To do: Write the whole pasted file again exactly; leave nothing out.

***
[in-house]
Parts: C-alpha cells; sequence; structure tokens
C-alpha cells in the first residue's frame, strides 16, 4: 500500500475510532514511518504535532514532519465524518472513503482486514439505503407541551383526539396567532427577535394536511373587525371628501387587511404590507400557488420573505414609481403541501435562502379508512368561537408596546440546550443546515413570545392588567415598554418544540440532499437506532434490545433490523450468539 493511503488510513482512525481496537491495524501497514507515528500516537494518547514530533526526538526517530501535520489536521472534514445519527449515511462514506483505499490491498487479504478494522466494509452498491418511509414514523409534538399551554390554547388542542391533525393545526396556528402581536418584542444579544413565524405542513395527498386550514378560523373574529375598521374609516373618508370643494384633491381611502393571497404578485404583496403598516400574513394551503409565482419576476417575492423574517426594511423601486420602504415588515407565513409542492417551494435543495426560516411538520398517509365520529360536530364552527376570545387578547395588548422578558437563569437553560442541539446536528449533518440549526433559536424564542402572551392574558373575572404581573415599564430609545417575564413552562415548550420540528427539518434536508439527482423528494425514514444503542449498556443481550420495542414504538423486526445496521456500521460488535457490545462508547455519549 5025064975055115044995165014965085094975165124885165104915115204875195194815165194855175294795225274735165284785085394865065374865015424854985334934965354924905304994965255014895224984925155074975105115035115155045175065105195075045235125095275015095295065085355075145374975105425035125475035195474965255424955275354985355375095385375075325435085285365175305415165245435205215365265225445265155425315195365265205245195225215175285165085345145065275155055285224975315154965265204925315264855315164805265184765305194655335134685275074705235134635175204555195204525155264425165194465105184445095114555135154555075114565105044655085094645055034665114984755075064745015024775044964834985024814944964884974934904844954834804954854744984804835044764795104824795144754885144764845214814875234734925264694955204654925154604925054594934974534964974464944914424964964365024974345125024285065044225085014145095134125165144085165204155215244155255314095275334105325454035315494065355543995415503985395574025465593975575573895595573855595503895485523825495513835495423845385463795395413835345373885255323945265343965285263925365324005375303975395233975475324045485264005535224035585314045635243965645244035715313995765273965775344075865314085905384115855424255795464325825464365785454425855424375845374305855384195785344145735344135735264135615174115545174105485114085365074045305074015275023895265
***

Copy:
[in-house]
Parts: C-alpha cells; sequence; structure tokens
C-alpha cells in the first residue's frame, strides 16, 4: 500500500475510532514511518504535532514532519465524518472513503482486514439505503407541551383526539396567532427577535394536511373587525371628501387587511404590507400557488420573505414609481403541501435562502379508512368561537408596546440546550443546515413570545392588567415598554418544540440532499437506532434490545433490523450468539 493511503488510513482512525481496537491495524501497514507515528500516537494518547514530533526526538526517530501535520489536521472534514445519527449515511462514506483505499490491498487479504478494522466494509452498491418511509414514523409534538399551554390554547388542542391533525393545526396556528402581536418584542444579544413565524405542513395527498386550514378560523373574529375598521374609516373618508370643494384633491381611502393571497404578485404583496403598516400574513394551503409565482419576476417575492423574517426594511423601486420602504415588515407565513409542492417551494435543495426560516411538520398517509365520529360536530364552527376570545387578547395588548422578558437563569437553560442541539446536528449533518440549526433559536424564542402572551392574558373575572404581573415599564430609545417575564413552562415548550420540528427539518434536508439527482423528494425514514444503542449498556443481550420495542414504538423486526445496521456500521460488535457490545462508547455519549 5025064975055115044995165014965085094975165124885165104915115204875195194815165194855175294795225274735165284785085394865065374865015424854985334934965354924905304994965255014895224984925155074975105115035115155045175065105195075045235125095275015095295065085355075145374975105425035125475035195474965255424955275354985355375095385375075325435085285365175305415165245435205215365265225445265155425315195365265205245195225215175285165085345145065275155055285224975315154965265204925315264855315164805265184765305194655335134685275074705235134635175204555195204525155264425165194465105184445095114555135154555075114565105044655085094645055034665114984755075064745015024775044964834985024814944964884974934904844954834804954854744984804835044764795104824795144754885144764845214814875234734925264694955204654925154604925054594934974534964974464944914424964964365024974345125024285065044225085014145095134125165144085165204155215244155255314095275334105325454035315494065355543995415503985395574025465593975575573895595573855595503895485523825495513835495423845385463795395413835345373885255323945265343965285263925365324005375303975395233975475324045485264005535224035585314045635243965645244035715313995765273965775344075865314085905384115855424255795464325825464365785454425855424375845374305855384195785344145735344135735264135615174115545174105485114085365074045305074015275023895265